Oregon women sprint group on track to make history
SEATTLE -- The Ducks certainly had their day (or rather, weekend) at the Pac-12 Track and Field Championships. The Men of Oregon won their tenth straight conference title and the Women of Oregon won their eighth straight title.
Among the flock, there exists a smaller squad, one that has been emerging over the past few years and evolving into the dominant force it is now: the women sprinters.
The Oregon women sprint group started turning heads years ago, when head coach Robert Johnson came on board in 2005, first as an assistant coach. Under his charge, the women rewrote the Oregon history books. Every women’s sprint event and relay school record, with the exception of the 400m hurdles, has been broken with Johnson at the helm.
Most recently, sprint stars such as English Gardner (Oregon ’13) and Jenna Prandini (Oregon ’15) have gone from training at Hayward Field to the world stage. Gardner competed on the silver medal winning 4x100m relay team at both the 2013 and 2015 World Championships. Prandini joined Gardner on the same 4x100m relay team at the 2015 World Championships and represented the United States in the 200m at the same event. On top of Gardner and Prandini, current Duck Jasmine Todd was also on the 2015 World Championship team, and also on the same 4x100m relay team.
Before the ink was even dry from the records broken by Gardner and Prandini while Ducks, a new group of fast as Duck women is ready to rewrite them.
The relay squad of Todd, Deajah Stevens, Ariana Washington, and Hannah Cunliffe garnered national attention when they ran a smoking and school-record setting 42.88 second 4x100m relay at the Pepsi Invitational, only to break it a week later with a 42.68 second 4x100m relay at the Mt. Sac Relays.
Their time at Mt. Sac still stands as the third fastest in the entire world this year.
This weekend at the Pac-12 Track and Field Championships, the sprint super squad reassembled to take the conference title in the same relay in 42.71 seconds, a new championship meet record.
In fact, three of the four women on the relay team (Cunliffe, Stevens and Washington) went on to sweep not only the 100m at the Pac-12 Championships, but also the 200m. Between the three of them, including the relay, they accounted for 58 of the Ducks’ 185 total points.
Also among scoring women sprinters of Oregon were Danielle Barbian (6th place in the 100m), Ashante Horsley (4th place in the 400), Sasha Wallace (1st place in the 100m hurdles), and Alaysha Johnson (3rd place in the 100m hurdles). Overall, the women of Oregon who raced one lap or shorter accounted for 82 points for the Ducks.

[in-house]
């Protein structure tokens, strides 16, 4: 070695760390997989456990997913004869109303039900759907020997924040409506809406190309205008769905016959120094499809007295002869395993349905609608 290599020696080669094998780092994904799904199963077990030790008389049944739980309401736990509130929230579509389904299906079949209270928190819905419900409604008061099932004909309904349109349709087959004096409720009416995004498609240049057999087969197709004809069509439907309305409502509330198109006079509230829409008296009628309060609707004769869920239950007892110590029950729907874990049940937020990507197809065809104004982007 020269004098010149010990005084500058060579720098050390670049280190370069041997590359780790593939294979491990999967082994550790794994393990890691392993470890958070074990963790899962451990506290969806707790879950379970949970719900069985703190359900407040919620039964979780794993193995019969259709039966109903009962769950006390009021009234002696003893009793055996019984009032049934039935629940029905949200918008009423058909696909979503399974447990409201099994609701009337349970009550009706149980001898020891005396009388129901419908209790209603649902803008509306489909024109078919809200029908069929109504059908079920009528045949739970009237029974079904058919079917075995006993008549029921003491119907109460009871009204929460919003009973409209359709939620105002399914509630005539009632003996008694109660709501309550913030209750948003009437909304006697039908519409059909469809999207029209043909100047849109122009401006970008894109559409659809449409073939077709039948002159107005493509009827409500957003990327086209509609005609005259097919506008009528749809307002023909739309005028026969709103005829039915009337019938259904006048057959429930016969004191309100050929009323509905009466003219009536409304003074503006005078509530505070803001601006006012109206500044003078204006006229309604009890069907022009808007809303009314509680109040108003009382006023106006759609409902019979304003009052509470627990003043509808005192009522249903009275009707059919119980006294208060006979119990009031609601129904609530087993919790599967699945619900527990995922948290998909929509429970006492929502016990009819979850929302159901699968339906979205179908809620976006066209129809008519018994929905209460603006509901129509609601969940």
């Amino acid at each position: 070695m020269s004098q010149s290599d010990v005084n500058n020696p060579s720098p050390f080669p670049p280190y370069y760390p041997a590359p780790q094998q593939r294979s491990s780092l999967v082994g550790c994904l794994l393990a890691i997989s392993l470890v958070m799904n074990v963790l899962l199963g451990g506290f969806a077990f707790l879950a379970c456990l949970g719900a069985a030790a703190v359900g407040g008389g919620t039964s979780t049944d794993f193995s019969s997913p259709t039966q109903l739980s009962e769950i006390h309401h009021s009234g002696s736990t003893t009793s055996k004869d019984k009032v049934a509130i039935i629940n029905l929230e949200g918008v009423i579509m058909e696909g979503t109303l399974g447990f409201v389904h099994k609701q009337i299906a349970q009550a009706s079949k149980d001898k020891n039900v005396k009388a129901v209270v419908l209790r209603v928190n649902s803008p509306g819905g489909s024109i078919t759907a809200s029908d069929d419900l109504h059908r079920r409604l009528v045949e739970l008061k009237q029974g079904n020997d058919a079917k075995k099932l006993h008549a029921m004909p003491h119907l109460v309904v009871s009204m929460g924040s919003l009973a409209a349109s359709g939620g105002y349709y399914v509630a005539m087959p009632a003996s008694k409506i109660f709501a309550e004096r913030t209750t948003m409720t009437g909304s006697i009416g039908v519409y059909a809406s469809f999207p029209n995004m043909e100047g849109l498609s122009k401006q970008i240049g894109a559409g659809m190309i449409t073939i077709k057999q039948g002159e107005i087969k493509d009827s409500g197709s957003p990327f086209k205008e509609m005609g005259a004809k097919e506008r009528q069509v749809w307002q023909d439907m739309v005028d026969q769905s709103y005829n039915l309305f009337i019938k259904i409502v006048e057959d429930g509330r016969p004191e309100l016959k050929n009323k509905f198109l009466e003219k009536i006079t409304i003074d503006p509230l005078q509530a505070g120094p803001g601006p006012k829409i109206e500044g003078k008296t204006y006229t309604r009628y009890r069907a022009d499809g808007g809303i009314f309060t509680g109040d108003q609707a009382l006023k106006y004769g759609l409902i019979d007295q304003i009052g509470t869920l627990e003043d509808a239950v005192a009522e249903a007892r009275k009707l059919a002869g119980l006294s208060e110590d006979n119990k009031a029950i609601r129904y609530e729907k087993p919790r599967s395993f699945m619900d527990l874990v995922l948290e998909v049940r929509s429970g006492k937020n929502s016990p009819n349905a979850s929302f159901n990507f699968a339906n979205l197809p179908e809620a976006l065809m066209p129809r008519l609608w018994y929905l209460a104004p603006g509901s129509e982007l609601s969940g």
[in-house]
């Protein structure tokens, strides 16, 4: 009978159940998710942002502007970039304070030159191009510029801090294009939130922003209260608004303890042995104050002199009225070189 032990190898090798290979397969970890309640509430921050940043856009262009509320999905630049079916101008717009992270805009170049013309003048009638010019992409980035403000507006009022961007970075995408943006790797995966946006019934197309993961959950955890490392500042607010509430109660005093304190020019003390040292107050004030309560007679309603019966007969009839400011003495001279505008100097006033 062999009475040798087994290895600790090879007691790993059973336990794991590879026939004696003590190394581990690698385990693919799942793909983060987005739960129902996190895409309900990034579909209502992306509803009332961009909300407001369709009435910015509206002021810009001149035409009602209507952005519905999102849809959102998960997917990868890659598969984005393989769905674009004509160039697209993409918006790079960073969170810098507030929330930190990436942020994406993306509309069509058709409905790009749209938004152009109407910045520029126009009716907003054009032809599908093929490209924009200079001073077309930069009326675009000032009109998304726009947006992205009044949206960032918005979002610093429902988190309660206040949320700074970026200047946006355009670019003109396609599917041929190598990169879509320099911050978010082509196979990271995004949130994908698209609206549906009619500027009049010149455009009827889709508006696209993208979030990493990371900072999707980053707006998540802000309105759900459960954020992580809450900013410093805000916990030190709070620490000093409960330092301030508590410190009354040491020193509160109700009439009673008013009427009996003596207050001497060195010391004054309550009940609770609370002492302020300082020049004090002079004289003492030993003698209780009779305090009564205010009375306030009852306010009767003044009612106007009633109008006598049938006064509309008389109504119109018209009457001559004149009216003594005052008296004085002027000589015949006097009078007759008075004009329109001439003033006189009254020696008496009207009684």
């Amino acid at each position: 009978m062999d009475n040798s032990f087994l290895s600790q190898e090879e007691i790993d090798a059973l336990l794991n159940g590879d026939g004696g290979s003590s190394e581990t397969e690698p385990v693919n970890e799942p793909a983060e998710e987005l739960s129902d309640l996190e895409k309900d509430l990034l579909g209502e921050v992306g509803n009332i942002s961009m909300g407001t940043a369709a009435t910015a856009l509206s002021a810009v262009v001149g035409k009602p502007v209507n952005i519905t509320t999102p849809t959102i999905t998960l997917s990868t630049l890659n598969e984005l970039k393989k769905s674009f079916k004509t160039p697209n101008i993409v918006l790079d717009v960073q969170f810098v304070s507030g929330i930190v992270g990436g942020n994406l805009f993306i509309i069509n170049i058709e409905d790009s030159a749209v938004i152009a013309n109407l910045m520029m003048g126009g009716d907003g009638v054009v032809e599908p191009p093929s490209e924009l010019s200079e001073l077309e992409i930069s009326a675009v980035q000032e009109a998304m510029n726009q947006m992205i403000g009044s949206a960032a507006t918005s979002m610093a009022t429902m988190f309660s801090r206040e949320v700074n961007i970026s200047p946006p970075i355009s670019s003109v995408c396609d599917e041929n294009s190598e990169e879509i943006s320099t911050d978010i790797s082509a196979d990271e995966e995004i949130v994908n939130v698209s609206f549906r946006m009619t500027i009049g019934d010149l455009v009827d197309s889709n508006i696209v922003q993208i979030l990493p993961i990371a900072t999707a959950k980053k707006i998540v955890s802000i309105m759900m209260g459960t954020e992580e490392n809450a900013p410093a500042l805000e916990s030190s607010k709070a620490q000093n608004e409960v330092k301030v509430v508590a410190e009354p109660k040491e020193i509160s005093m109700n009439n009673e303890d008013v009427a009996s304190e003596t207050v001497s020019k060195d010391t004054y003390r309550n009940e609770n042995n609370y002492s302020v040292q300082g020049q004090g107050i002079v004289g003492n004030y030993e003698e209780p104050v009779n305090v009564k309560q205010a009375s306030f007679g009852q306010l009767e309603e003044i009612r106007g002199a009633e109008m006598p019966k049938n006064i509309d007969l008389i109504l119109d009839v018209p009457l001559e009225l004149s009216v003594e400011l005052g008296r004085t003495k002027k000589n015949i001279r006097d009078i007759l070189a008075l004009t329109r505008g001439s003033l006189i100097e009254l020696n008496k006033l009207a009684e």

What is it about this generation of Oregon women sprinters that makes them so special? They’ve got fire and family.
“It’s always been about the Men of Oregon, and we just got tired of it, honestly,” laughs Washington. “We just work really well as a unit.”
That one-unit attitude is apparent both on and off the track, seen between events with constant encouragement (and dancing).
“We train together and believe in each other and trust each other so it makes it easier to run fast,” says Stevens.
Coach Johnson recognizes the caliber of female sprinters he has on the team. “I saw some stat about the Oregon sweeps and there was something there that was pretty impressive,” says Johnson. “To have our names associated with that [and] in that event group, being where we’re from and it being Oregon, felt really special.”
The “it being Oregon” Johnson mentions alludes to the Ducks’ storied tradition of being nationally dominant in the men’s distance events, rather than women sprints.
Johnson attributes much of the female sprinters’ success to Coach Curtis Taylor, who joined the program in 2013 with the focus on coaching sprints, hurdles and relays.
“What he [Coach Taylor] has done with that group is nothing short of amazing. For them to come here and put on display what we worked so hard for in Eugene is definitely special. This thing has been building for a while,” says Johnson.
Despite the competitiveness, there is no isolation among the team. Johnson says they work hard as a program to be one “cohesive unit” and pull for each other, no matter the event group they belong to on the roster. This was apparent this weekend, as hoards of Ducks spread around the track cheering for their teammates.
Oregon sophomore Raevyn Rogers, who won the 800m in 2:02.41 this weekend, recognizes growth of the Oregon women on the track and is excited to be a part of it.
“We’re trying to make our mark,” says Rogers. “The men have done their part, but now we’re trying to do ours to make history as the Women of Oregon.”
If this weekend of Duck domination is any indication, it looks like they’re on the right track.